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Wyatt Earp

movie reviewvideo review out of 4

All-Reviews.com Movie Review: Wyatt Earp

Starring: Kevin Costner, Dennis Quaid
Director: Lawrence Kasdan
Rated: PG-13
RunTime: 191 Minutes
Release Date: September 1994
Genres: Action, Western




Reviewer Roundup
1.  Dragan Antulov review follows movie review
2.  Steve Rhodes read the review movie reviewmovie review

Review by Dragan Antulov
1 star out of 4

In the early 1990s western fans saw one of the many revivals of their favourite genre. However, this time it happened during the zenith of "political correctness" in Hollywood, so the entire idea of "western renaissance" was associated with the need to paint Old West in colours more suitable for modern political sensibilities. Former heroes who had brought the civilisation and American of life to the Frontier were suddenly transformed into wife beaters, homicidal psychopaths and fascist thugs responsible for the genocide of Native Americans and the rape of virgin natural environment. In the climate when the old myths got replaced with new ones, even the real life legends of the Old West had to go through revisionist makeover. That included Wyatt Earp, lawman whose life had inspired numerous Hollywood films through the decades, mostly centred on his role in the gunfight at O.K. Corral. In 1993/1994 Hollywood brought two new versions of that story. While the first, George P. Cosmatos' TOMBSTONE, remained loyal to the past conventions of the genre, WYATT EARP, written and directed by Lawrence Kasdan, was more ambitious effort.

In this film Kasdan tries to fill the blank left by almost every other filmmaker who had dealt with Earp - his life prior to the fateful events in Tombstone. So, in this film we follow how Wyatt Earp (played by Kevin Costner) grew up to become the law enforcement legend of the Old West. In the first scenes we are introduced to his family, led by patriarchal figure of Nicholas Earp (played by Gene Hackman), lawyer who wants Wyatt to follow his footsteps and make career as respected citizen. At first, Wyatt follows his footsteps, but the tragic death of first wife Urilla (played by Anabeth Gish) would lead him to alcoholism, gambling, and other form of anti-social behaviour. After he barely avoided hanging for the horse theft in Arkansas Wyatt decides to sober up and seeks new life in the West. There he would switch many careers until his efficiency of the law enforcer in the rowdy Middle West cattle towns earns him reputation of the legend. That reputation would become very useful when he retires and goes to Tombstone, Arizona in order to seek fortune together with their brothers. In the ensuing conflict with rival clans of Clantons his friendship with terminally ill gambler and gunslinger Doc Holliday (played by Dennis Quaid) would be equally useful.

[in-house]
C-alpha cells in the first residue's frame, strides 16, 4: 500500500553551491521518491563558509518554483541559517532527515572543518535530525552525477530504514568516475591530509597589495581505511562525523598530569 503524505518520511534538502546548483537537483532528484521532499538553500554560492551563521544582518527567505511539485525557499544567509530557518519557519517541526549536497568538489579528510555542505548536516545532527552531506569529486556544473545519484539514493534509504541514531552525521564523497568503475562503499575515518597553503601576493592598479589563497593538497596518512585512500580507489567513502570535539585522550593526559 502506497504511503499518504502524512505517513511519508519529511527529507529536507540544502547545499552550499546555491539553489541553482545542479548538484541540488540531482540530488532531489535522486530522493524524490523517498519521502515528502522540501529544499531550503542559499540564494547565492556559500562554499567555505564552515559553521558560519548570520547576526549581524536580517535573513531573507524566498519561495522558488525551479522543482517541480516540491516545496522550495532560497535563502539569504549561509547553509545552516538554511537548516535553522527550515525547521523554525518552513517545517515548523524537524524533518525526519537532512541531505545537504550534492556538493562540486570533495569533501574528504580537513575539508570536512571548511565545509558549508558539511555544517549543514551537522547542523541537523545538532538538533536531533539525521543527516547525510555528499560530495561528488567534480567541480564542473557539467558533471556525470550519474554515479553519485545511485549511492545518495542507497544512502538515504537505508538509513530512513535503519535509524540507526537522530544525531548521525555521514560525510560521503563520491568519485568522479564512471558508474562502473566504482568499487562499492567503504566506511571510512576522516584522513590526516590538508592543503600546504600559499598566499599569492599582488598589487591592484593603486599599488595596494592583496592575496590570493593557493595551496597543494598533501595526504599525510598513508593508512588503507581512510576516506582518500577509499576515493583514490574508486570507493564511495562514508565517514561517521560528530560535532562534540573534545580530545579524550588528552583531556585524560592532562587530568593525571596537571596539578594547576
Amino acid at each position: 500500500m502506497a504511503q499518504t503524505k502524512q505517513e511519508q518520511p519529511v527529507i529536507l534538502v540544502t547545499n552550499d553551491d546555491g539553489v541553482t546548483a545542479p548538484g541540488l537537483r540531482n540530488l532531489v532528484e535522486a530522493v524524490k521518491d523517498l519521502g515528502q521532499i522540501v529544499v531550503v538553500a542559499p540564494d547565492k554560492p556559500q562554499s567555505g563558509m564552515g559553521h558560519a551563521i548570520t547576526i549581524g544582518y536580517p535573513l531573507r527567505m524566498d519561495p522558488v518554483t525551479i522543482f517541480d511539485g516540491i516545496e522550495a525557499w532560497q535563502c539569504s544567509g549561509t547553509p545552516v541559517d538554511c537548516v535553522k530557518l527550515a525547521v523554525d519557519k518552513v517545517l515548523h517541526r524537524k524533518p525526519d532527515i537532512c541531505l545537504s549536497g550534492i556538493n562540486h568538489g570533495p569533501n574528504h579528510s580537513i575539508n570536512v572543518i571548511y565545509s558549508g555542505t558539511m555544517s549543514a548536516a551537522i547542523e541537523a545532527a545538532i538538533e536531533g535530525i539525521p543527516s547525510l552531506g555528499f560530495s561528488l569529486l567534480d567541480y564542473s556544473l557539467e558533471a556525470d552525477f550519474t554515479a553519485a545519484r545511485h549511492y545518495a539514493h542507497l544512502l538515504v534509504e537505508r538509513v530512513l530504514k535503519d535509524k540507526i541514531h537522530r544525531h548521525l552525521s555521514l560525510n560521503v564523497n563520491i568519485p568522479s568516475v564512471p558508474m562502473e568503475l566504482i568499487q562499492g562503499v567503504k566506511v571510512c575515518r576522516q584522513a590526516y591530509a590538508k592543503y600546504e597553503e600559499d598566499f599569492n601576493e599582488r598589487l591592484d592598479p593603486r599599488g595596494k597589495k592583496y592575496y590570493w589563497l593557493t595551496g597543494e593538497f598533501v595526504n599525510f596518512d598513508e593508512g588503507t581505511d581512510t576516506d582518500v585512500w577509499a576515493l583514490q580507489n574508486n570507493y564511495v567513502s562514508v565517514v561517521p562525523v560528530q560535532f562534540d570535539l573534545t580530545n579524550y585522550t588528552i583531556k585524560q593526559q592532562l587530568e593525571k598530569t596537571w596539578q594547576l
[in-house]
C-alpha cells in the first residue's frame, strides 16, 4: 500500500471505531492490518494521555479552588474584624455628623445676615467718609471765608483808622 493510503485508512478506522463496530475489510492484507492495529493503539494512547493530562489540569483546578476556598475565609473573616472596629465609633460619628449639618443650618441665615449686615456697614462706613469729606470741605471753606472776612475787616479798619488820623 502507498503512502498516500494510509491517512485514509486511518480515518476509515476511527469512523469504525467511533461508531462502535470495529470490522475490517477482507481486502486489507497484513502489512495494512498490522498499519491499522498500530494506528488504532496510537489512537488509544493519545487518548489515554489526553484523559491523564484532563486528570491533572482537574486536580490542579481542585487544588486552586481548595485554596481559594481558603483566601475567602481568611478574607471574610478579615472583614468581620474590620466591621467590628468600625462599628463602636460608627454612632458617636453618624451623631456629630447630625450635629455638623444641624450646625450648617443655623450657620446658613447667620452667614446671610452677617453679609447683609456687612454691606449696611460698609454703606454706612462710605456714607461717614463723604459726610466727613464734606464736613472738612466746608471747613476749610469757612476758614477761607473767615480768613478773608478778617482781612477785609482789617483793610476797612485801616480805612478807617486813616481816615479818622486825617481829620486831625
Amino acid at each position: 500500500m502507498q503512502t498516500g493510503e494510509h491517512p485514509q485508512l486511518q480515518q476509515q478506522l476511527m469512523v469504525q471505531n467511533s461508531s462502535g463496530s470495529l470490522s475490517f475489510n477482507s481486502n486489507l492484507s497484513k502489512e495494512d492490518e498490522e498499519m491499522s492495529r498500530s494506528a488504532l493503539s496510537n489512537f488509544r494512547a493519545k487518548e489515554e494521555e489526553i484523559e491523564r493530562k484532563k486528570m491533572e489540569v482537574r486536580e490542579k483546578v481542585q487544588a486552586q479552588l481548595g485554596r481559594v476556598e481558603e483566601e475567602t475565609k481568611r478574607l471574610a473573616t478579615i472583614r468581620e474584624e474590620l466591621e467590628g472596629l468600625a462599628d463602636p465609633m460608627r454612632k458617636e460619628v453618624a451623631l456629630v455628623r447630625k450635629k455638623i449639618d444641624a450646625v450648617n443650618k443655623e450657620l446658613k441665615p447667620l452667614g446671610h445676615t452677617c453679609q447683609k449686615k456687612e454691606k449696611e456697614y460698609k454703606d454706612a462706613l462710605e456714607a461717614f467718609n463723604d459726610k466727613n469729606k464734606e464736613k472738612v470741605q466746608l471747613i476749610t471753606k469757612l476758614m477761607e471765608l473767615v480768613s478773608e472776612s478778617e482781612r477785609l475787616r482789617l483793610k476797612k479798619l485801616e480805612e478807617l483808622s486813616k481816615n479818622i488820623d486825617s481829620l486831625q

Kasdan probably thought that the epic scope is the way to make his treatment of Wyatt Earp different from other films. He provides that epic scope by widespread use of James Newton Howard's music and panoramic shots, but the most "epic" thing about WYATT EARP is its three-hour length. In other circumstances, those 189 minutes would bring texture to the story and character, but this time the long run only reveals the weakness in the script. Kasdan, one of Hollywood's most talented screenwriters, seems overwhelmed with the ambitious task to give more modern, historically accurate and less flattering picture of Wyatt Earp while remaining loyal to the myth in the same time. So, in the first hour or so, the film meanders into banal and not very significant episodes concerning Wyatt Earp's early life - relations with his family and opposite sex or early career choices, When we get to the point that should be the most interesting- gunfight at the O.K. Corral - Kasdan rushes the pace of the film to the predictable conclusion, without bothering to explain the background of the said event and thus leaving audience unsatisfied.

The length of the film could be explained by the influence of Kevin Costner, Kasdan's long time associate. Costner, who became star by playing another American law enforcement legend in THE UNTOUCHABLES, probably tried to stay on the screen as long as possible, so perhaps this is the reason why WYATT EARP has many scenes that should have been cut. Costner, however, delivers the goods and his portrayal of Earp is commendable, but unfortunately, it can't compensate contradictions in the story and characterisation. Furthermore, although WYATT EARP has the truly stellar cast, none of Costner's colleagues, with the possible exception of Hackman in rather routine role of his father, has room for more than couple of lines. The most tragic thing happened with Dennis Quaid, who allowed himself to lose 20 kilograms of his weight only to accurately portray terminally ill Doc Holliday. That should have been truly marvellous role, but Kasdan didn't use its potential, so Quaid's performance looks inferior to Kilmer's portrayal of the same character in TOMBSTONE. Actually, any kind of comparison between two films is very unflattering to Kasdan's effort - while TOMBSTONE looks like standard Hollywood entertainment that delivers the goods, WYATT EARP is pseudo-"artsy" epic that sinks under the weight of its authors' ambitions.

Copyright 2000 Dragan Antulov

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